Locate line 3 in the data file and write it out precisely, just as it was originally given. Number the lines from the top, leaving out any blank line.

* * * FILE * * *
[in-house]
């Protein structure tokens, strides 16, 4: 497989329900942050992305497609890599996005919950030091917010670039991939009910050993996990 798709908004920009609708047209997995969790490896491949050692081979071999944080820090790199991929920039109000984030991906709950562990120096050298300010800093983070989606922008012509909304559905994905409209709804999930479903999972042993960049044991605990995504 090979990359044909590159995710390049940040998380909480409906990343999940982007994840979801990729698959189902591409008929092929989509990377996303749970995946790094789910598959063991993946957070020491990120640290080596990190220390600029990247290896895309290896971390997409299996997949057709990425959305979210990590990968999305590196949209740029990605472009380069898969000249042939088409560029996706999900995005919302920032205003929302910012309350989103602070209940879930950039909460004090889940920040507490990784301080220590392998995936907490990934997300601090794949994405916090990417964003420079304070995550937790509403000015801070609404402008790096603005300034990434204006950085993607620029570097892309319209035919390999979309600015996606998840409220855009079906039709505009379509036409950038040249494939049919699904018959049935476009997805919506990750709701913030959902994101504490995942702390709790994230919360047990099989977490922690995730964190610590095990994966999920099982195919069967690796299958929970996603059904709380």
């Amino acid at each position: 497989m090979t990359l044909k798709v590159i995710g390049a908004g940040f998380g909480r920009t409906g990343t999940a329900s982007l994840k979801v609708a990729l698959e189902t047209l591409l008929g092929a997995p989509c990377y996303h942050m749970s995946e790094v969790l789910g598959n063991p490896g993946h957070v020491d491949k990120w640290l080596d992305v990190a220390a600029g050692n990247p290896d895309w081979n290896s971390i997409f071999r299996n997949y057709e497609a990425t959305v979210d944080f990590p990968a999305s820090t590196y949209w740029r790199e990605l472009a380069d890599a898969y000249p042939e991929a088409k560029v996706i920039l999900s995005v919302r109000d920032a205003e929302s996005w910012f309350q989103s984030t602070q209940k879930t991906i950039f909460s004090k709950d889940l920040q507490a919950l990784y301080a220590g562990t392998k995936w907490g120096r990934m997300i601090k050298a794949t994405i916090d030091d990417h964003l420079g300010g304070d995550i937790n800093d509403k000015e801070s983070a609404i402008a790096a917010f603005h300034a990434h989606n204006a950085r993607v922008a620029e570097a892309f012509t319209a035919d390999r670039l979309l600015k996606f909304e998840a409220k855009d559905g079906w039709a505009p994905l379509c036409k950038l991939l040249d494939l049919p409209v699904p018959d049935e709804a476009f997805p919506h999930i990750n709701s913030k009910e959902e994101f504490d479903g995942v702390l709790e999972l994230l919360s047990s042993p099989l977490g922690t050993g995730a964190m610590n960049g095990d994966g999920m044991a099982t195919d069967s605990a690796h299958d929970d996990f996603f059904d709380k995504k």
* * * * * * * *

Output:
């Amino acid at each position: 497989m090979t990359l044909k798709v590159i995710g390049a908004g940040f998380g909480r920009t409906g990343t999940a329900s982007l994840k979801v609708a990729l698959e189902t047209l591409l008929g092929a997995p989509c990377y996303h942050m749970s995946e790094v969790l789910g598959n063991p490896g993946h957070v020491d491949k990120w640290l080596d992305v990190a220390a600029g050692n990247p290896d895309w081979n290896s971390i997409f071999r299996n997949y057709e497609a990425t959305v979210d944080f990590p990968a999305s820090t590196y949209w740029r790199e990605l472009a380069d890599a898969y000249p042939e991929a088409k560029v996706i920039l999900s995005v919302r109000d920032a205003e929302s996005w910012f309350q989103s984030t602070q209940k879930t991906i950039f909460s004090k709950d889940l920040q507490a919950l990784y301080a220590g562990t392998k995936w907490g120096r990934m997300i601090k050298a794949t994405i916090d030091d990417h964003l420079g300010g304070d995550i937790n800093d509403k000015e801070s983070a609404i402008a790096a917010f603005h300034a990434h989606n204006a950085r993607v922008a620029e570097a892309f012509t319209a035919d390999r670039l979309l600015k996606f909304e998840a409220k855009d559905g079906w039709a505009p994905l379509c036409k950038l991939l040249d494939l049919p409209v699904p018959d049935e709804a476009f997805p919506h999930i990750n709701s913030k009910e959902e994101f504490d479903g995942v702390l709790e999972l994230l919360s047990s042993p099989l977490g922690t050993g995730a964190m610590n960049g095990d994966g999920m044991a099982t195919d069967s605990a690796h299958d929970d996990f996603f059904d709380k995504k």